Turn back the limousines: EU-US trade pact faces rocky road

US President Barack Obama, left, and French President Francois Hollande at the G8 Summit June 18, 2013
Image caption Allegations that the US bugged the embassies of EU countries have soured relations between the supposed allies

In just one week's time, the limousines will pull up outside US government offices in Washington DC.

The chief negotiators sent in from Brussels will sit down opposite their US counterparts, to start work on what will be the largest bilateral trade agreement in history.

If it ever comes to pass.

Many difficulties were already anticipated as the two economic powers sought to find common ground on this complex issue.

Now, some of Europe's politicians have suggested the spying scandal could jeopardise the whole deal.

In France, President Francois Hollande, said "there can be no negotiations … until we have obtained guarantees" that the US is not spying on the EU.

From Viviane Reding, the EU's top official for justice, came this: "We cannot negotiate about a big trans-Atlantic market if there's the slightest doubt that our partners are carrying out spying activities on the offices of our negotiators."

The leftwing French MEP Jean-Luc Melenchon called for a suspension of all trade negotiations with the US. He even called for the EU to grant asylum to Edward Snowden, the US citizen who is said to have leaked the top-secret papers in which the alleged US spying operations are detailed.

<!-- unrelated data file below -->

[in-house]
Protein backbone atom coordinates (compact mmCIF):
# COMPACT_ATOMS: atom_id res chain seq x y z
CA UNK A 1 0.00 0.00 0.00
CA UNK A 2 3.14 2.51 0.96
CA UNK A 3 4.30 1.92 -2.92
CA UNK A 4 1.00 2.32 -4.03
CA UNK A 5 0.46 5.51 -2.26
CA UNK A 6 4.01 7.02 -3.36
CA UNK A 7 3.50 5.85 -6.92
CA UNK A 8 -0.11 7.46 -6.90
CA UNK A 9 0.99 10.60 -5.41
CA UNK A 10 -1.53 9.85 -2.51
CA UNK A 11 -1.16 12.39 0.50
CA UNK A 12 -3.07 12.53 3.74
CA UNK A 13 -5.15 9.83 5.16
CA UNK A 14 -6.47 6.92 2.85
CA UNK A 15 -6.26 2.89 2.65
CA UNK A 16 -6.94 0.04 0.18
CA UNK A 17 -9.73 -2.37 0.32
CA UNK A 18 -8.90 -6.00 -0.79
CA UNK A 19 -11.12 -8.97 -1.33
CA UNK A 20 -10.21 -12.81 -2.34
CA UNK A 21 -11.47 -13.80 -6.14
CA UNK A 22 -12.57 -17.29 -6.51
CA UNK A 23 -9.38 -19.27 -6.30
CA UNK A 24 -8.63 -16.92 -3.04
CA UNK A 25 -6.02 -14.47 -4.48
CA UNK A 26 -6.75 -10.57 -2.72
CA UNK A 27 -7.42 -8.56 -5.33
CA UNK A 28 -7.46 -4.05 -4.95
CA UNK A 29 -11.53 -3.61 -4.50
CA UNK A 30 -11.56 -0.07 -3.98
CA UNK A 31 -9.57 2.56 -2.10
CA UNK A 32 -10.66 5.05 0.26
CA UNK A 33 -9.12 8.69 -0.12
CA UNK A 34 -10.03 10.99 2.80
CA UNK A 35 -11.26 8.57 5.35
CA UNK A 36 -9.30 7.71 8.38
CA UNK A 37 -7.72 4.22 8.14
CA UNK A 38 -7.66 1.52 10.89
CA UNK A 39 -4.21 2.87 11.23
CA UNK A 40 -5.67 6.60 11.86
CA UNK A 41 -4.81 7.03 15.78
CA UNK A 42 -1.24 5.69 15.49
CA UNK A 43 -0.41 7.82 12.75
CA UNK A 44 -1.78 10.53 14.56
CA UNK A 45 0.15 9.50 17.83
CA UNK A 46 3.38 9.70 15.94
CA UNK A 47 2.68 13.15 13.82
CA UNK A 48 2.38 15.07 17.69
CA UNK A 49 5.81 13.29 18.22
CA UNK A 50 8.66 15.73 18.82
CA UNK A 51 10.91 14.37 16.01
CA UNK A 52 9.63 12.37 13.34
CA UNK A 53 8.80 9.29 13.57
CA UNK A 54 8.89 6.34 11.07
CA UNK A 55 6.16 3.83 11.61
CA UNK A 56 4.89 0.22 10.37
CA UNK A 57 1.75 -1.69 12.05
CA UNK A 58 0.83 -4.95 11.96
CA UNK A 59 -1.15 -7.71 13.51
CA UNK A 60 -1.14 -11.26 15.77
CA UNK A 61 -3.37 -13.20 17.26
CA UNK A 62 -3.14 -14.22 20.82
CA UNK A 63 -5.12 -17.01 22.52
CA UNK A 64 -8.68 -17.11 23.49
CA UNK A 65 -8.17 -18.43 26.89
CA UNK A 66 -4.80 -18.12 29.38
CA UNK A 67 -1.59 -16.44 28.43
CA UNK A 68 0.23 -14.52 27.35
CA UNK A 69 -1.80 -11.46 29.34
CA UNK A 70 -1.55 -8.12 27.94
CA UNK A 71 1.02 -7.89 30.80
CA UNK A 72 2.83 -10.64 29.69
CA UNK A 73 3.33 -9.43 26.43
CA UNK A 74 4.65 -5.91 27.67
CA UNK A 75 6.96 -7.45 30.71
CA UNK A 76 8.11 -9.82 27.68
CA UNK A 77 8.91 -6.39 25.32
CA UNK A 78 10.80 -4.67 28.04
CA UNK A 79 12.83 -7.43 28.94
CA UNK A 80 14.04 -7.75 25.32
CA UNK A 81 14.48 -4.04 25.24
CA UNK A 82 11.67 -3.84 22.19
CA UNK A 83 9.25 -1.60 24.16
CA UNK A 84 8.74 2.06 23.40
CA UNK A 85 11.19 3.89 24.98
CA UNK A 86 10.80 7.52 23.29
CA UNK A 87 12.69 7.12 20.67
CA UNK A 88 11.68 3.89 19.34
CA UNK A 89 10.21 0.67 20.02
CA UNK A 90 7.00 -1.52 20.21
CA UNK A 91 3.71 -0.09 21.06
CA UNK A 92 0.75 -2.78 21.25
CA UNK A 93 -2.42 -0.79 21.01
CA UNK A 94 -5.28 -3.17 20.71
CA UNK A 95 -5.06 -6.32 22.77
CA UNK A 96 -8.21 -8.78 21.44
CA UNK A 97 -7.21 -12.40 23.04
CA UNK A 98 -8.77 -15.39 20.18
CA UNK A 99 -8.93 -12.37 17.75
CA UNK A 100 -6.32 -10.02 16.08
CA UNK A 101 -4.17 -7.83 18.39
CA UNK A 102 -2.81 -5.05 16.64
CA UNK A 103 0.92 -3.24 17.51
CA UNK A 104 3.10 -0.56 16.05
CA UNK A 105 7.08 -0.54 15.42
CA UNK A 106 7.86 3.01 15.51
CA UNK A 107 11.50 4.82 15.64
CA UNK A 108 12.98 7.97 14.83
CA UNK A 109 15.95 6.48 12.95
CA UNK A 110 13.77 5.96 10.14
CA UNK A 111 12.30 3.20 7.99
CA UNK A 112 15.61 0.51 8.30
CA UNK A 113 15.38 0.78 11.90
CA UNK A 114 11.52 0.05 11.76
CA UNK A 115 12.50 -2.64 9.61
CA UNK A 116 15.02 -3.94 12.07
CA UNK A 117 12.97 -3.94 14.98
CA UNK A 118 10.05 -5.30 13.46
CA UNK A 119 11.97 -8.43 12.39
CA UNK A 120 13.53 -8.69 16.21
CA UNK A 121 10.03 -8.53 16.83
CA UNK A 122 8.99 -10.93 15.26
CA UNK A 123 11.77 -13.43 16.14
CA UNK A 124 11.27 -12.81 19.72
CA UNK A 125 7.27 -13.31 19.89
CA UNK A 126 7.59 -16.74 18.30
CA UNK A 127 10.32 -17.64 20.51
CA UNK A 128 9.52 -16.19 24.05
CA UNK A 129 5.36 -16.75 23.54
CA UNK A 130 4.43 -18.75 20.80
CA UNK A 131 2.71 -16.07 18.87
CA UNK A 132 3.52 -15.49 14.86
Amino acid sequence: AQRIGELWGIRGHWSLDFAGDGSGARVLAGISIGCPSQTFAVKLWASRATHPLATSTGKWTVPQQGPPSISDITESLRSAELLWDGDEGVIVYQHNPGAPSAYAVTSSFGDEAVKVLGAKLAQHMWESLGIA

'A new dimension'

There is politics at play here of course. Some in France were already wary about having a trade deal with the Americans. There are fears that it could "water down" the French way of life.

However, there is also clearly a deep sense of unease in many European capitals. "You don't spy on your friends," is how one senior figure put it.

Some may not be surprised that spy agencies are trying to gather as much information about their allies as well as their enemies.

Carl Bildt, the Swedish foreign minister and a career politician and diplomat, said foreign diplomatic missions expect to be listened into. "That's why we have measures to stop it," he said.

Martin Schulz, the president of the European Parliament, acknowledges that, but he says there should be a difference when it is a country you class as an ally.

"When we went to Eastern Europe in former times we knew that they were listening and you could prepare yourself. But now I go to the United States and I cannot be sure if my own friends are listening to what I am saying in closed rooms? This is new, this is a new dimension."

There has already been some concern that British intelligence has been working with the US on some of its controversial surveillance programs.

In Berlin, according to Der Spiegel magazine that broke the initial revelations, German law and security officials were to hold a video conference with their UK counterparts at the British embassy on Monday.

The pressure on Chancellor Angela Merkel is rising, both within the opposition and in her own camp, to take the issue up with President Obama and British Prime Minister David Cameron.

Will this though, however uncomfortable it is, actually scupper the trade talks, and the wider trans-Atlantic relationship?

It is hard to know. Almost certainly the trade talks are simply worth too much to both sides to give up on them before they are even started.

The United States and the European Union represent about half of the world output. The European Commission estimates that overall annual gains from a deal could amount to 0.4 percent of GDP.

However it is not ideal to enter such talks with an air of suspicion hanging over the meetings.

Martin Schulz told the BBC: "This is a strong strike against those who are deeply in favour of enhanced co-operation between the US and Europe."